Page 9

of the Bay of Bengal ; and Col. W. suggests that those reports “ would appear more probably connected with volcanic or seismic agency than with any water-borne sounds.” Y et we are not in possession of any rccords of the occurrence of earthquakes in that hill-range coincidently iwith the mysterious detonations at Cherra Punji, hence it is quite an unwarranted proceeding to put forward the theory of possible seismic action to account for them. And do not let us forget that these sounds have been familiar to the living generation from their earliest recollec­ tions, and are traditionally traced back through four centuries. Would the learned Colonel Waterhouse wish us to adopt the extremely unlikely notion that unrecorded and unsuspected seismic convulsions have been firing Baris&l Guns at Cherra Punji from time immemorial ? So, we see, the laws of acoustics seem to suggest no solution of the mystery. One obscure fact is highly puzzling, viz. the guns will be heard at a given place, but not at places just in its vicinity. This is noticed at Bagirhdt. And they are more audible there when the sky is clear and the weather fa ir than in stormy weather. Twenty observers give a score of theories, some very foolish. For example, one is that the crumbling of the river-banks may make the cannonade. Well, I can only say that I have twice made the trip from Khulna to Baris&l and return, and once that from Chittagong vid Noakhali to Baris&l; have seen the mud banks slump into the w ater; and they made no noise that could be heard at a distance of 100 yards. And would any one have us believe that a crumbling of banks five or ten feet high is going on so consecutively and uproariously as to imitate the report of a forty-pounder cannon ! Let us hope that the systema­ tized observations now undertaken by the Asiatic Society of Bengal, with the possible help of Government, and covering both sides of the head of the Bay of Bengal, from Belasore to Diamond Island, and the whole enclosed area of the Gangetic Delta, may result in a solution of the problem. Any reader of this magazine within the territory indicated who may be willing to assist, should communicate with the Honorary Secretary of the Asiatic Society, 57 Park Street, Calcutta, and apply for the printed forms. Colonel Waterhouse summarizes in his instructive paper the several theories of the guns as follows: (I.) The breaking o f enormous surf rollers on the shores o f the upper fa r t o f the Bay o f Bengal: the sound o f this travelling inland along the surface o f the rivers, and to long distances under the favourable atmos­ pheric conditions o f the S. W. monsoon. This theory is scientifically insufficient to account for the cannonading in even a single place, to say nothing of many places. We have, firstly, the irregularity in the reports— sometimes one gun, sometimes seven, and again a dozen, twenty, or more. In the monsoon the wind blows from a fixed quarter, and if the sonorous waves are travelling thence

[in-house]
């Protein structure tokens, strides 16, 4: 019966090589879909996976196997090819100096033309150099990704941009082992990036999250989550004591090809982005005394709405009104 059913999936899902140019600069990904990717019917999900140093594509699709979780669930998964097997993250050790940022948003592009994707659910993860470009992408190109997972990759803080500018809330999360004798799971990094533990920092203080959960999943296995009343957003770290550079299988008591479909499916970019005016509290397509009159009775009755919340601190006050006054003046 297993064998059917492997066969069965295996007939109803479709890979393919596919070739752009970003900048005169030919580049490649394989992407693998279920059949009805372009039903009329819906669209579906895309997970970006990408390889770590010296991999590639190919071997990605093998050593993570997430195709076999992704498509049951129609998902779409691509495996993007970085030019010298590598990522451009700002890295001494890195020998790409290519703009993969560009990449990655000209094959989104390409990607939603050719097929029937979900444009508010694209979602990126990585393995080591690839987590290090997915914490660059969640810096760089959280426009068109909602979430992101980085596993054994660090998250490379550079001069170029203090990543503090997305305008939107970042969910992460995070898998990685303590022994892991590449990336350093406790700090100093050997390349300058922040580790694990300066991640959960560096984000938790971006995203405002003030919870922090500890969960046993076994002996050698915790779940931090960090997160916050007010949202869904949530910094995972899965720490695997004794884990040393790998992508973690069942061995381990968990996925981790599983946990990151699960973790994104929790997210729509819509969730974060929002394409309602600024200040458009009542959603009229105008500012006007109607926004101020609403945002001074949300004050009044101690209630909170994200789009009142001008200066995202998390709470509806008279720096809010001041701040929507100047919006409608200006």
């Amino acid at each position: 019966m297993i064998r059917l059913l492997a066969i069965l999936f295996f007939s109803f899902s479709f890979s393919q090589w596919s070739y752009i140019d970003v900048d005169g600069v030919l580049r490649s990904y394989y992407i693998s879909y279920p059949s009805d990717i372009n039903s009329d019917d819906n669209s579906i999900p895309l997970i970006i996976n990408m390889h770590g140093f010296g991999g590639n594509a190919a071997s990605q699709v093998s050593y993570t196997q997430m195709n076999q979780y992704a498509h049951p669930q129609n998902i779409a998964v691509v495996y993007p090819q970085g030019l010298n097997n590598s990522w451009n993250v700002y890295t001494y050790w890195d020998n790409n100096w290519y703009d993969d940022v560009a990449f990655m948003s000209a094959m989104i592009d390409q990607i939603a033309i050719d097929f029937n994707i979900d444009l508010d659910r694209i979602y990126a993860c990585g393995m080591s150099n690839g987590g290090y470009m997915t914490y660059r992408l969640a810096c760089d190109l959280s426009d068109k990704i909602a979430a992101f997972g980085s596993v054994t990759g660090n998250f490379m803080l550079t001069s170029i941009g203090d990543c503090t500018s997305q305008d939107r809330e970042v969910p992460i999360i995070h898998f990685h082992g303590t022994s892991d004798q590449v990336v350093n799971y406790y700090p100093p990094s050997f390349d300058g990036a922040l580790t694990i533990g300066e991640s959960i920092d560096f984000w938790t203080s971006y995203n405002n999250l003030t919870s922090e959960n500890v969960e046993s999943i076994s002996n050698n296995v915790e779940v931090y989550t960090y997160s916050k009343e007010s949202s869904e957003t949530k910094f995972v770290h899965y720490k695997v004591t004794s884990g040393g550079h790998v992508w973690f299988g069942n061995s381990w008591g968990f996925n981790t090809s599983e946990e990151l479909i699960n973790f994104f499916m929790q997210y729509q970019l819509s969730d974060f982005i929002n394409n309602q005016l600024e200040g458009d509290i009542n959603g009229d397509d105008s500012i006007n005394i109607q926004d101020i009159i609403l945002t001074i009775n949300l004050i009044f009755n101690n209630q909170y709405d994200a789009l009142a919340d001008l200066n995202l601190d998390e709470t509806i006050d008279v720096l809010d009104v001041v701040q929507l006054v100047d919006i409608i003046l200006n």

13H.P. Blavatsky & M. Collins, editors - Lucifer Vol. III, No. 13 September, 1888  

Source : The International Association for the Preservation of Spiritualist and Occult Periodicals (IAPSOP, www.iapsop.com), digitized by Go...

13H.P. Blavatsky & M. Collins, editors - Lucifer Vol. III, No. 13 September, 1888  

Source : The International Association for the Preservation of Spiritualist and Occult Periodicals (IAPSOP, www.iapsop.com), digitized by Go...

Advertisement